Helping Loved Ones Who Won't Help Themselves
If a family member or other loved one is struggling with substance abuse or psychological issues and will not seek out the help he or she needs, it puts you in an extraordinarily difficult position. Most likely, you do not want to force that person to do something unwillingly, but at the same time, you know that person needs help and something has to be done. In Florida, the Marchman Act and Bakers Act laws can provide a solution through temporary involuntary commitment for evaluation. It is important to work with an experienced lawyer who can help you understand the legal landscape and help you through the process.
At Legal Pathways to Recovery, Broward County Marchman Act attorney Andrew D. Washor has more than 35 years of legal experience in Florida. As a dedicated criminal defense lawyer and former prosecuting attorney in Broward County, attorney Washor has seen all types of alcohol and drug abuse cases. Our team can help you through the legal landscape of Marchman Act and Bakers Act cases as well as through the personal aspects of putting your family's life back together.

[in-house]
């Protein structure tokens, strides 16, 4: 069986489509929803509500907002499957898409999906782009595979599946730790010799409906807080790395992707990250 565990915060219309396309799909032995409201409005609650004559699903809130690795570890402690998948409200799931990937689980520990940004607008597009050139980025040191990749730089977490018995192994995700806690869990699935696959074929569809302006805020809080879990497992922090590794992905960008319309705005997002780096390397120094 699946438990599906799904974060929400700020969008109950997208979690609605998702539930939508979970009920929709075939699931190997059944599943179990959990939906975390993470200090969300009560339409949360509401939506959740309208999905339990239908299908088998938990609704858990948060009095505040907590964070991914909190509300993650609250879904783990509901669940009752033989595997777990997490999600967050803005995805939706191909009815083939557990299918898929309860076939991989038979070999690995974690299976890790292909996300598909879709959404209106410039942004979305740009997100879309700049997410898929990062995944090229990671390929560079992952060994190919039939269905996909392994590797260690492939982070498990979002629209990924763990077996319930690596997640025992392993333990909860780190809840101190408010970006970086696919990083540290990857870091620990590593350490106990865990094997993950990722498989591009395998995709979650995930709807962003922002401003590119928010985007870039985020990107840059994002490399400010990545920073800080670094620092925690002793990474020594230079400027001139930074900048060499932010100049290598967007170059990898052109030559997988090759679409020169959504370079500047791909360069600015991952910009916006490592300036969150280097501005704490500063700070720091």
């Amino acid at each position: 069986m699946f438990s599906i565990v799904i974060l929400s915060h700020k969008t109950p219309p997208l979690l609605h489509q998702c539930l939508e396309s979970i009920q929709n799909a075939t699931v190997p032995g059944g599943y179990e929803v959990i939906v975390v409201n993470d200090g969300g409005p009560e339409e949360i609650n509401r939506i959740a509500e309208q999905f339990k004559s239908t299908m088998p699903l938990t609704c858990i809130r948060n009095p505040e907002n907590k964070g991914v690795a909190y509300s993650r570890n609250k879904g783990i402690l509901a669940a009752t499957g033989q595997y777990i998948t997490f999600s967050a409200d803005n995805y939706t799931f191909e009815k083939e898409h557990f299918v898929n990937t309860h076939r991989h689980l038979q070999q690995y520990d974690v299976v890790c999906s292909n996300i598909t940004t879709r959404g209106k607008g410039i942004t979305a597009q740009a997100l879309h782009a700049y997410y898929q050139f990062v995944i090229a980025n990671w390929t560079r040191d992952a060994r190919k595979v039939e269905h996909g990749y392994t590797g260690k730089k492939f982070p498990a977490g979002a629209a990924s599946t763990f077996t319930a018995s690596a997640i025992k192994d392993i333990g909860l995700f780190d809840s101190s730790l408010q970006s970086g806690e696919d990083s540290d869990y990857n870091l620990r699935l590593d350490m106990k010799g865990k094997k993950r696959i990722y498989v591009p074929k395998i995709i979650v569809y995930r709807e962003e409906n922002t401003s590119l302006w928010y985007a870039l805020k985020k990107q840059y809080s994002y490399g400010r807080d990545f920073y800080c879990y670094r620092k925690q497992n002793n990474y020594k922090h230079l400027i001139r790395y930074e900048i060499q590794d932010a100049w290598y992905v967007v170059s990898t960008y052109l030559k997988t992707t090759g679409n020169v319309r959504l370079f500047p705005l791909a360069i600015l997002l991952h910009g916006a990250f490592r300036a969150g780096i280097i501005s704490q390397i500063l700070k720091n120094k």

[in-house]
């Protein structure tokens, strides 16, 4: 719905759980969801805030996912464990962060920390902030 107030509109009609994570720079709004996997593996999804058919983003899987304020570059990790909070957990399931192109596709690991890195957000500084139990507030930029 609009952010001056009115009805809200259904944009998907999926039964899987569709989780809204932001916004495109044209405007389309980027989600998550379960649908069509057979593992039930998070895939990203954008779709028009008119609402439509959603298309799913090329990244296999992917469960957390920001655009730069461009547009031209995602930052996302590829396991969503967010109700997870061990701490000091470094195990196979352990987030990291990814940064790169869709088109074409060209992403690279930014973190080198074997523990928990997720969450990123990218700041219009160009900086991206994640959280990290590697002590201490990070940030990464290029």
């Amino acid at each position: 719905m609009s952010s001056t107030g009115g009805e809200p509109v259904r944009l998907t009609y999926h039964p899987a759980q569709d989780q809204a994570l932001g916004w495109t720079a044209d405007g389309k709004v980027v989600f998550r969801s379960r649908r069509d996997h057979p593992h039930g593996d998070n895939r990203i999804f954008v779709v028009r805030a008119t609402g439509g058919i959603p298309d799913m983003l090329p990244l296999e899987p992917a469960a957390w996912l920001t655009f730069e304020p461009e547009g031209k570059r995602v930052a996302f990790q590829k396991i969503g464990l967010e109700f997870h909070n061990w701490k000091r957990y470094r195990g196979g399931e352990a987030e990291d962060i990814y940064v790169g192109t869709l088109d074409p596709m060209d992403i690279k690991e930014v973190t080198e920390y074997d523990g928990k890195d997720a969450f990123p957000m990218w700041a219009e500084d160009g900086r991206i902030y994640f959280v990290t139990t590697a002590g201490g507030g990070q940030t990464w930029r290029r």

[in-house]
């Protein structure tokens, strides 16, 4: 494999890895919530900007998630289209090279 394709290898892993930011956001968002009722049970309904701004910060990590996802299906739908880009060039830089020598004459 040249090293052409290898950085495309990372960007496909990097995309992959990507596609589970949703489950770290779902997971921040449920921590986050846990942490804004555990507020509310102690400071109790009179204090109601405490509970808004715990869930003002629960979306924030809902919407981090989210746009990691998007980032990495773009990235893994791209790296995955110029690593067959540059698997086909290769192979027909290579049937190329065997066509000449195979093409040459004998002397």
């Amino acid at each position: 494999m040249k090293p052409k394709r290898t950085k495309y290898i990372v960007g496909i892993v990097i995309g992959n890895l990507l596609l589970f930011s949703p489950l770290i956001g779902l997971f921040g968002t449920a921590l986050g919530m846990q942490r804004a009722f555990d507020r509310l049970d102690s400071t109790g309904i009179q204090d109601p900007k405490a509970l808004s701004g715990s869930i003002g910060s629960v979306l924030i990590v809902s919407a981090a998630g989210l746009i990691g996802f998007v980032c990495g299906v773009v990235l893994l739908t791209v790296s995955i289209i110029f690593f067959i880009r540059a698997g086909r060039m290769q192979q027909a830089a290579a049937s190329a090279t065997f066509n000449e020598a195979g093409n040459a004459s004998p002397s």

Marchman Act And Baker Act
The Marchman and Baker Acts are Florida laws that give you the ability to commit a family member or other loved one involuntarily into treatment or evaluation. While the Baker Act is focused on psychological issues, the Marchman Act is focused on drug and alcohol addiction issues. Both are set up to allow for involuntary commitment for those who are unable or unwilling to seek the help they need on their own.
A Marchman Act petition, which is focused on involuntary commitment to drug and alcohol abuse evaluation, can be brought by a spouse, parent or guardian, three adults together who are not related to the person being committed but have knowledge of the person's substance abuse problems, police, private practitioners and certain others.
The Baker Act is an involuntary commitment and evaluation for someone who is a risk to him or herself or another and who is possibly suffering from mental illness. A person committed to a facility cannot be held for longer than 72 hours without a psychiatric evaluation.
Both the Baker Act and the Marchman Act are intended to assist those who need to get help for loved ones who cannot or will not seek it on their own, while protecting the rights of the people who are being committed. At Legal Pathways to Recovery, we can help you understand the complex legal process and help you with the aftermath of an involuntary commitment proceeding.
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